Image: http://www.sonyaparker.com/2014/05/men-get-used-hurt-abused-and-played-too.html

Everyday my boys had to resolve conflicts in their dorms. If a person was being released, the entire dorm went through a range of emotions. At first, everyone would be happy for the person, even helping them pack up their belongings. After a few hours of waiting, many of the other boys would “crash”. They would become sad, depressed, and/or angry. They wanted to go home too. If they were expecting a family visit that did not come through, this same cycle of emotions took place.  It was not uncommon when these things happened that a fight would break out. Tensions were high and they struggled with what to do with all the emotions that they were experiencing.

Side Note: Don’t worry, my safety was never in jeopardy. The juvenile security officers were on their jobs! They always knew what was brewing in advance and who to look out for. They treated every situation with the upmost respect, authority, and compassion. And I’m no fool! I caught on quick! 

I witnessed a young man graduate with his GED and no family showed up to the ceremony for support.  The pain was unbearable. It was no surprise that later that night he got into a fight.  He had nowhere to put his hurt. He responded like an abandoned child.  Knowing these things happen, the program focused on teaching them skills to channeled their negative emotions through writing, group discussions, art, reading, and/or playing games. We worked on developing conflict resolution skills that could help move them a little closer to diffusing negative emotions in the moment.  The residents did not do all of this willingly.  Remember they are teenage boys.  Oh they bickered through it all. I heard a lot of “he keeps interrupting me”, “he keeps trying to take over everything”, “he touched my puzzle”, and “he took the picture that I wanted”. Typical tattle-telling.  And just like any teacher, I spent a lot of time redirecting us back to the task at hand.  “Stop doing that.” “Don’t touch his paper.” “Everyone listen.”  I felt like a parent of young children all over again.  Sigh.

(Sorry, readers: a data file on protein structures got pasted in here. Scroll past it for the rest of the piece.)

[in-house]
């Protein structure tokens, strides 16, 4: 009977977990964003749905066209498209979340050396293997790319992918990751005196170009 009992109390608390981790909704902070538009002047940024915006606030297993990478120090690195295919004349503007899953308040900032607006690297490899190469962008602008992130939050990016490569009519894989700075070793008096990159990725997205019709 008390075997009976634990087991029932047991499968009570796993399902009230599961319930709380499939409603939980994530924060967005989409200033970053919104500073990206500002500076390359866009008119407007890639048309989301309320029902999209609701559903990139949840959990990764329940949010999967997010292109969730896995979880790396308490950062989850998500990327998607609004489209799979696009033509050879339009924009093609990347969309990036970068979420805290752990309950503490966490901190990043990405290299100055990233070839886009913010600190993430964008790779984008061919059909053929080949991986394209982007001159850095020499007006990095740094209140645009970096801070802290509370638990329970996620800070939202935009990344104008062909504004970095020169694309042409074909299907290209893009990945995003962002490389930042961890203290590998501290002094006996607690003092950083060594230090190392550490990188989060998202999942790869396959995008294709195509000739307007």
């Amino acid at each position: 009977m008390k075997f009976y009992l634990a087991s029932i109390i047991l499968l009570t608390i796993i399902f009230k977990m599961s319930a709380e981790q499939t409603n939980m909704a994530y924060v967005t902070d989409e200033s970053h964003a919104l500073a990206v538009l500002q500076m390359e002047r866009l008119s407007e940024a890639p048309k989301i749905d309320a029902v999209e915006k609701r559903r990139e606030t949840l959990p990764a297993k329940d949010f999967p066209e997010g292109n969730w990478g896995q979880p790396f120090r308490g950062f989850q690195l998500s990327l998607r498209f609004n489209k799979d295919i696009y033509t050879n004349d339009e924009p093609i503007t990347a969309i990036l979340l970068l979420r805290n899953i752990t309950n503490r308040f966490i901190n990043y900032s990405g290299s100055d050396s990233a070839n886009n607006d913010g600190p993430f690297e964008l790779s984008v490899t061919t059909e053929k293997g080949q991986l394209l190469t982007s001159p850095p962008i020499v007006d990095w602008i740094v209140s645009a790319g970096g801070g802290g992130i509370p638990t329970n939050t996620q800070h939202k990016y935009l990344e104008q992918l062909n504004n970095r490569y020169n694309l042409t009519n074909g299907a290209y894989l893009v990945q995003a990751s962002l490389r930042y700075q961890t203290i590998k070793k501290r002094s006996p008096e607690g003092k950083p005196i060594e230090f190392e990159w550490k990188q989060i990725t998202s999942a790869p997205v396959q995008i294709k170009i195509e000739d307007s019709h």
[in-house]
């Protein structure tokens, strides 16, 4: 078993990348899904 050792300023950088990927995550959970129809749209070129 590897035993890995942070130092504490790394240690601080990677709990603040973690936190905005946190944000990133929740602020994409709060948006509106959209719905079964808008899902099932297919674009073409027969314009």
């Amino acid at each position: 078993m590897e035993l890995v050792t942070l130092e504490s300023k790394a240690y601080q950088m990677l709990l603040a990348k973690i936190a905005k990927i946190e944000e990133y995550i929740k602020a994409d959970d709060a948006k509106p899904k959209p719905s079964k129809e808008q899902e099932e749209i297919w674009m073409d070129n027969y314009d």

I used a variety of games for play therapy and team-building. My observation was that their maturity level stopped at the age that they may have experienced trauma or that their behavior turned delinquent.  So even though they were 14 or 15, they behaved in many ways like they were 10 or 11.  Activities in that age range let that inner-child out to play and let their emotional guards down for a few hours.  They loved using the beach ball! They looked forward to Battleship tournaments.  They really enjoyed the game of Clue. They hated worksheets, but they would do them anyway.  Some liked journal prompts, but most liked to draw.  Puzzles were a big hit! We made a lot of poster boards! Games and art opened our conversations up and helped them cope with difficult topics.

Bullies are homegrown…

You cannot talk about domestic violence without child abuse. You cannot talk about bullying without talking about domestic violence and child abuse. You cannot talk about the dangers of human trafficking without talking about victimization, domestic violence, and child abuse.  There was not one child in my dorm that did not have personal experience with bullying/victimization, domestic violence and/or child abuse. They shared with me how some of their anti-social behavior was learned in their family, whether they were being groomed to be aggressive or as a bi-product of violence they witnessed.